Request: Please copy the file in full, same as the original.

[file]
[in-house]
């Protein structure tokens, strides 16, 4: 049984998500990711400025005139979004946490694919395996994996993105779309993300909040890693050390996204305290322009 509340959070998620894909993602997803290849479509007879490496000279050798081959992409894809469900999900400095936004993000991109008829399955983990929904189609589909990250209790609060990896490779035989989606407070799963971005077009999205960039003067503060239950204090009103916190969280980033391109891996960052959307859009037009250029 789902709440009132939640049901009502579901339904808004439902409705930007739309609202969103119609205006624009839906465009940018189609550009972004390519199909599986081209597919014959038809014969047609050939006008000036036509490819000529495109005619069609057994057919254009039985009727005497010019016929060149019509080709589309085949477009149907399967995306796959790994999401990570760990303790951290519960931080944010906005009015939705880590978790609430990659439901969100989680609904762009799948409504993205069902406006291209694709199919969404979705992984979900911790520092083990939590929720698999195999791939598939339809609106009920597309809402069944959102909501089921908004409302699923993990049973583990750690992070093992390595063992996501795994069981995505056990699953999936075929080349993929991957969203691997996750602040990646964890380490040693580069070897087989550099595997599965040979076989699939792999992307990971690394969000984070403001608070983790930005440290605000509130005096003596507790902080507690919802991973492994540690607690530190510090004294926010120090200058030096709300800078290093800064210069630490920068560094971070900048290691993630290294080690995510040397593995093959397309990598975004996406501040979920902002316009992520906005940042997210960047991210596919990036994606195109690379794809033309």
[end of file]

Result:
[in-house]
């Protein structure tokens, strides 16, 4: 049984998500990711400025005139979004946490694919395996994996993105779309993300909040890693050390996204305290322009 509340959070998620894909993602997803290849479509007879490496000279050798081959992409894809469900999900400095936004993000991109008829399955983990929904189609589909990250209790609060990896490779035989989606407070799963971005077009999205960039003067503060239950204090009103916190969280980033391109891996960052959307859009037009250029 789902709440009132939640049901009502579901339904808004439902409705930007739309609202969103119609205006624009839906465009940018189609550009972004390519199909599986081209597919014959038809014969047609050939006008000036036509490819000529495109005619069609057994057919254009039985009727005497010019016929060149019509080709589309085949477009149907399967995306796959790994999401990570760990303790951290519960931080944010906005009015939705880590978790609430990659439901969100989680609904762009799948409504993205069902406006291209694709199919969404979705992984979900911790520092083990939590929720698999195999791939598939339809609106009920597309809402069944959102909501089921908004409302699923993990049973583990750690992070093992390595063992996501795994069981995505056990699953999936075929080349993929991957969203691997996750602040990646964890380490040693580069070897087989550099595997599965040979076989699939792999992307990971690394969000984070403001608070983790930005440290605000509130005096003596507790902080507690919802991973492994540690607690530190510090004294926010120090200058030096709300800078290093800064210069630490920068560094971070900048290691993630290294080690995510040397593995093959397309990598975004996406501040979920902002316009992520906005940042997210960047991210596919990036994606195109690379794809033309």